For those who are unable to access healthcare professionals and/or want to learn more about sensory processing, “Too Loud, Too Bright, Too Fast, Too Tight” by Sharon Heller, is a good introduction to the topic that will go more in depth than this article. Jenara Nerenberg also discusses this in “Divergent Mind: Thriving in a World That Wasn’t Designed for You.” These are just a few of the options out there, and, chances are, if you are reading this, you may also have some favorite authors or social media influencers who you follow to see what new things you might learn about yourself as someone who experiences sensory input differently than some of the folks around you.
Send us a message on one of our socials to share your favorites so we can add it to the resources we are compiling to share with the whole community!
*A neurodivergent (ND) person is someone who has one or more co-occurring neurological conditions that may cause disability when interacting with or moving through their environment or in relationship to other people.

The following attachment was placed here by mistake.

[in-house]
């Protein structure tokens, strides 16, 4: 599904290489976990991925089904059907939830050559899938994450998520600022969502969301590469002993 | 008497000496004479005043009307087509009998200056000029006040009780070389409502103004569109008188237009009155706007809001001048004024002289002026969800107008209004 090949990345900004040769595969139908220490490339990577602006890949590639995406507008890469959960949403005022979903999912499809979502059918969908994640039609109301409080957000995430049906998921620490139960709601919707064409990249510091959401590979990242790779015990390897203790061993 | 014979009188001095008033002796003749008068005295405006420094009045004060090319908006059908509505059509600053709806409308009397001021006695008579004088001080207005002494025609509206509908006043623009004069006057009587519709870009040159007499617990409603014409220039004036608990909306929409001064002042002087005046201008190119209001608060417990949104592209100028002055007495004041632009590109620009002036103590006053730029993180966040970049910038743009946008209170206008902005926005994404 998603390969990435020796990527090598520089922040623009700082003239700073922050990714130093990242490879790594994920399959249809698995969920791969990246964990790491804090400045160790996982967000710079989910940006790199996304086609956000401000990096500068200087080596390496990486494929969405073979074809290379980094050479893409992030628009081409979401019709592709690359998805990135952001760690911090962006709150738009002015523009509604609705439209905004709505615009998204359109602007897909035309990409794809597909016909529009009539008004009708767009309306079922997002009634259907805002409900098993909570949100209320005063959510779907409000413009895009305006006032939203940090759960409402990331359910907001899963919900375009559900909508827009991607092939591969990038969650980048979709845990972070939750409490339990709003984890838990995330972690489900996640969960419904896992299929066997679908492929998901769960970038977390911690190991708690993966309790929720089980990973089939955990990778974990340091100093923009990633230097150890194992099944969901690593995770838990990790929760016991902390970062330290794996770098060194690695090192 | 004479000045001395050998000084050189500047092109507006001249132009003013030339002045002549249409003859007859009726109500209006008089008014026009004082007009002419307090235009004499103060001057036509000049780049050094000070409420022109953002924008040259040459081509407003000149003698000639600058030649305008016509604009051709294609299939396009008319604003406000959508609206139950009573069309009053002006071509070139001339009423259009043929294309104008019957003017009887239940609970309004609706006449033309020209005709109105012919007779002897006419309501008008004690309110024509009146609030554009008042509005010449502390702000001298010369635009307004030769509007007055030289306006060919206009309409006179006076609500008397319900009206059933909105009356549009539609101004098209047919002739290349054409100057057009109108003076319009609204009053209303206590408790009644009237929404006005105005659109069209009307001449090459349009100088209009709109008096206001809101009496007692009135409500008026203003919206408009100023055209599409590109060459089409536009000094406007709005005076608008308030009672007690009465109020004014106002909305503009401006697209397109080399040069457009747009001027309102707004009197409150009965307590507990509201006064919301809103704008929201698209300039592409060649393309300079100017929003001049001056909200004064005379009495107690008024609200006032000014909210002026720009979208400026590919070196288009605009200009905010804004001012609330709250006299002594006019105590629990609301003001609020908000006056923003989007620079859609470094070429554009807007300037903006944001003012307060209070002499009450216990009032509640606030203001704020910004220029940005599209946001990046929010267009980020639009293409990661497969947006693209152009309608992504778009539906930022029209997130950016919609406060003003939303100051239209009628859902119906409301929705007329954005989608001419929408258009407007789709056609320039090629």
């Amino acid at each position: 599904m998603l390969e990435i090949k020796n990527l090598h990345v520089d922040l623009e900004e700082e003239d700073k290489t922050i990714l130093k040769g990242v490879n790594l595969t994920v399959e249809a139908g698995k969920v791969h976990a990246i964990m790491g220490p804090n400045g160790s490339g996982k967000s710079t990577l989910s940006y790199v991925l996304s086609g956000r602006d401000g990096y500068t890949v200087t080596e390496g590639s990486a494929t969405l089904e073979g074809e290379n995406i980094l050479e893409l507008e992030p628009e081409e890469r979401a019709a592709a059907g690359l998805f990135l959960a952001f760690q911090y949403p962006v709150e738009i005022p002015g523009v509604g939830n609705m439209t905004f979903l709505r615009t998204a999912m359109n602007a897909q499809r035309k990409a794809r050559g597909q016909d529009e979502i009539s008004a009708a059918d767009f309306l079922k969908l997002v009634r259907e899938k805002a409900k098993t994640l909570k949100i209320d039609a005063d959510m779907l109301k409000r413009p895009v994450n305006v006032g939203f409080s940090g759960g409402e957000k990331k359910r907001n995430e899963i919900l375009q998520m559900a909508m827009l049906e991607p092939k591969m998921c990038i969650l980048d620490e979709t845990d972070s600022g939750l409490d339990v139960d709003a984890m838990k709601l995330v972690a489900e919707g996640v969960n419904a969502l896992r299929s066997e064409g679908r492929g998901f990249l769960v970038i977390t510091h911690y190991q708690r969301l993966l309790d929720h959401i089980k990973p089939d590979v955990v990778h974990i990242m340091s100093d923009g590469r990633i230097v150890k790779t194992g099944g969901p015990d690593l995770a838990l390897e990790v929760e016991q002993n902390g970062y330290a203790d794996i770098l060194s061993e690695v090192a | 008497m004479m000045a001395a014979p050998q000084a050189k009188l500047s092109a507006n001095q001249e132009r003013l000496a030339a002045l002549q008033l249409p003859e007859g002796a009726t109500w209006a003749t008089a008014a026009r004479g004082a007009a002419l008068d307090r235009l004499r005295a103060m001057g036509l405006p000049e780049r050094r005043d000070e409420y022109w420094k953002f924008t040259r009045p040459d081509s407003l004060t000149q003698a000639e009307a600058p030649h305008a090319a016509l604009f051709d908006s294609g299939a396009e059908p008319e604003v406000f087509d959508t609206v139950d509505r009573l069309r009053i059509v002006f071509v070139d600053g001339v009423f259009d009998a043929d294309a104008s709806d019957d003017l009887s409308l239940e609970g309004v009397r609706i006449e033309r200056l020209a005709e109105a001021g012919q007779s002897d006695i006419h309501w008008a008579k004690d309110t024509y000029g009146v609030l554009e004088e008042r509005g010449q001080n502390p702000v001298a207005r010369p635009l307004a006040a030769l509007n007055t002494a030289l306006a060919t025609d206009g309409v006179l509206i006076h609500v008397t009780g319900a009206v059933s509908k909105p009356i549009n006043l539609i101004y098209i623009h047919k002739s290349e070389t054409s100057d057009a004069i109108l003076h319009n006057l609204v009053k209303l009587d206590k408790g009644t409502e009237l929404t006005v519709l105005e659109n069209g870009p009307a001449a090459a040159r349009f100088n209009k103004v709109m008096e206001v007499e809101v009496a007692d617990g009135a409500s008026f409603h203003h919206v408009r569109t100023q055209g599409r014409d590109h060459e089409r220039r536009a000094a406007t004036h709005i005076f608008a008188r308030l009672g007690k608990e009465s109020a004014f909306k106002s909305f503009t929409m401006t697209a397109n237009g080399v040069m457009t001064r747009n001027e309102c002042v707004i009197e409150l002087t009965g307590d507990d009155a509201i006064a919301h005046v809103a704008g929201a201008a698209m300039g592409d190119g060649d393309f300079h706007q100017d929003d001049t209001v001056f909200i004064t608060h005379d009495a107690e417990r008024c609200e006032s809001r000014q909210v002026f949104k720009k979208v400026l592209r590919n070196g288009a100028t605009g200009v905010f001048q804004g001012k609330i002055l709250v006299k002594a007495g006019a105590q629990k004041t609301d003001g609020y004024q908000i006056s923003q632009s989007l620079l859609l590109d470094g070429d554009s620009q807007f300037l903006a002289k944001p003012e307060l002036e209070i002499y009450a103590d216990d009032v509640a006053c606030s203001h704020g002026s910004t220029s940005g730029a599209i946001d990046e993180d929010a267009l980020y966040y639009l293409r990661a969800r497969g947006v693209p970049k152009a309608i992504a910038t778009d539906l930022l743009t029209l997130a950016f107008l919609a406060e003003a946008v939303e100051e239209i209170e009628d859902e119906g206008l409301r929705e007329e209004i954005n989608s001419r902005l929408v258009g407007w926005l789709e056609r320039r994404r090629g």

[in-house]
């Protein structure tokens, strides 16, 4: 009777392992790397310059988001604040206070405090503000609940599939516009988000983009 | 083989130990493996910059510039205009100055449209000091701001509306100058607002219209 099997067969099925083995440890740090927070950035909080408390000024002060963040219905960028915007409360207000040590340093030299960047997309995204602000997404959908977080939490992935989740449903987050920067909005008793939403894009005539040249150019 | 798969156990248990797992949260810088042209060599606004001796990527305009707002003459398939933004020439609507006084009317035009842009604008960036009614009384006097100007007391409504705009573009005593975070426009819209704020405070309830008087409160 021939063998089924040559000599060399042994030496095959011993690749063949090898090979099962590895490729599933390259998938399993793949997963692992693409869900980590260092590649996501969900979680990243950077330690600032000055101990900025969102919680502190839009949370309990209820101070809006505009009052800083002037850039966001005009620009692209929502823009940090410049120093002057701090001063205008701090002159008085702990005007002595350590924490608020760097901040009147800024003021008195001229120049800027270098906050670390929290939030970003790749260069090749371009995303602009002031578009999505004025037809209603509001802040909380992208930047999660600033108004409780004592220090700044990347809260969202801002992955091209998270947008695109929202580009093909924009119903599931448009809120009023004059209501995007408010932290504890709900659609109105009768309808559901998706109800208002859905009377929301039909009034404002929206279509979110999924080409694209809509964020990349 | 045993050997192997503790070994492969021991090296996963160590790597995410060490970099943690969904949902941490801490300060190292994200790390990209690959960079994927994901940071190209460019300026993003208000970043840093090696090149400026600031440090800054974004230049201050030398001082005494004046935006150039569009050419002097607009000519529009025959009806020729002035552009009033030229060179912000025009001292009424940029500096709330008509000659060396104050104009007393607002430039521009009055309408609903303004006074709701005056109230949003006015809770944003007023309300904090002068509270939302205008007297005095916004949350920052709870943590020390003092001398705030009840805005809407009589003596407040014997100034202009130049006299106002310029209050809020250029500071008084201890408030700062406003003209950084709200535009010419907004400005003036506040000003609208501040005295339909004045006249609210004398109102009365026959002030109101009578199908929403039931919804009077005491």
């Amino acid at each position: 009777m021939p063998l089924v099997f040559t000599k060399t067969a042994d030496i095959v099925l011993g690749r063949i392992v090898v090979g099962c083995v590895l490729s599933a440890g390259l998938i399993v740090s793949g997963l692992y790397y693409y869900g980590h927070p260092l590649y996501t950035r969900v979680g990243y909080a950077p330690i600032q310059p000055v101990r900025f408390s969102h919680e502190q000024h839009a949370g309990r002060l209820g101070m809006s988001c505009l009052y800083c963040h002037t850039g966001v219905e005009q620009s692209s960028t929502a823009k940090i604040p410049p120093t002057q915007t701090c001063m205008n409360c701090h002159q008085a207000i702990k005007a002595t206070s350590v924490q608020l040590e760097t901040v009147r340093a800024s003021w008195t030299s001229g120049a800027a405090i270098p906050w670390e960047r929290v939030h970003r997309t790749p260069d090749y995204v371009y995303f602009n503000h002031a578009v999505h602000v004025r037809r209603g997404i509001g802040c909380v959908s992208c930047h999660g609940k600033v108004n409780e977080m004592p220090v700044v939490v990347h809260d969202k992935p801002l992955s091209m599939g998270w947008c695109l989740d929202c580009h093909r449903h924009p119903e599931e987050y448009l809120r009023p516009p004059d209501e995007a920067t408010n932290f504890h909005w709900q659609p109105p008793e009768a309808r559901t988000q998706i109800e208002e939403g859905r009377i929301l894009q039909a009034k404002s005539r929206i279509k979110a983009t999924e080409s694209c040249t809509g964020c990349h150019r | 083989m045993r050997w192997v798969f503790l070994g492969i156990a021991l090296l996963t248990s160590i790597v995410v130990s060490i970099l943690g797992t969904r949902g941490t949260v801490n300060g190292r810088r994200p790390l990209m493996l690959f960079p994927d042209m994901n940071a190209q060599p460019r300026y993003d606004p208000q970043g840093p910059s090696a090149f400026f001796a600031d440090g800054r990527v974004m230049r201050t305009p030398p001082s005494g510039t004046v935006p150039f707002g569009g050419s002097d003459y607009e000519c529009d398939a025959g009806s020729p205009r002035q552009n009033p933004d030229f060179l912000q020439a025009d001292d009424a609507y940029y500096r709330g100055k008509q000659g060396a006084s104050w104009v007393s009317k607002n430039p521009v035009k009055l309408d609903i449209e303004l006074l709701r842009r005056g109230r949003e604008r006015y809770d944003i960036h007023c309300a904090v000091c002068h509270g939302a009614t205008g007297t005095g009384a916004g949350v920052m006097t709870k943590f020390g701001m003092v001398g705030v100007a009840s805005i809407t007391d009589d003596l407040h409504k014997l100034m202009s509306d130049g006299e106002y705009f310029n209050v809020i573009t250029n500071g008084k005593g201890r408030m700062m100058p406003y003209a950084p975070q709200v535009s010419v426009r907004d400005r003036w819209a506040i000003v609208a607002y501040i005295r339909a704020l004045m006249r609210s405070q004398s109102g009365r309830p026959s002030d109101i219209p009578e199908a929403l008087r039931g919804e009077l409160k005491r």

AJ Locashio, M.Ed, CCS is the US-based Executive Navigator and CEO of Umbrella Alliance. We lovingly refer to her as the Octopus for her variety of talents and special interests including intersectionality, neurodiversity, sensory processing, human sexuality, business, and education.
AJ holds a master’s degree in education and is a board-certified sexologist and coach. They are an autistic, ADHD queer, genderqueer, military spouse, and mom. Her favorite stim tool of all time is Stimagz.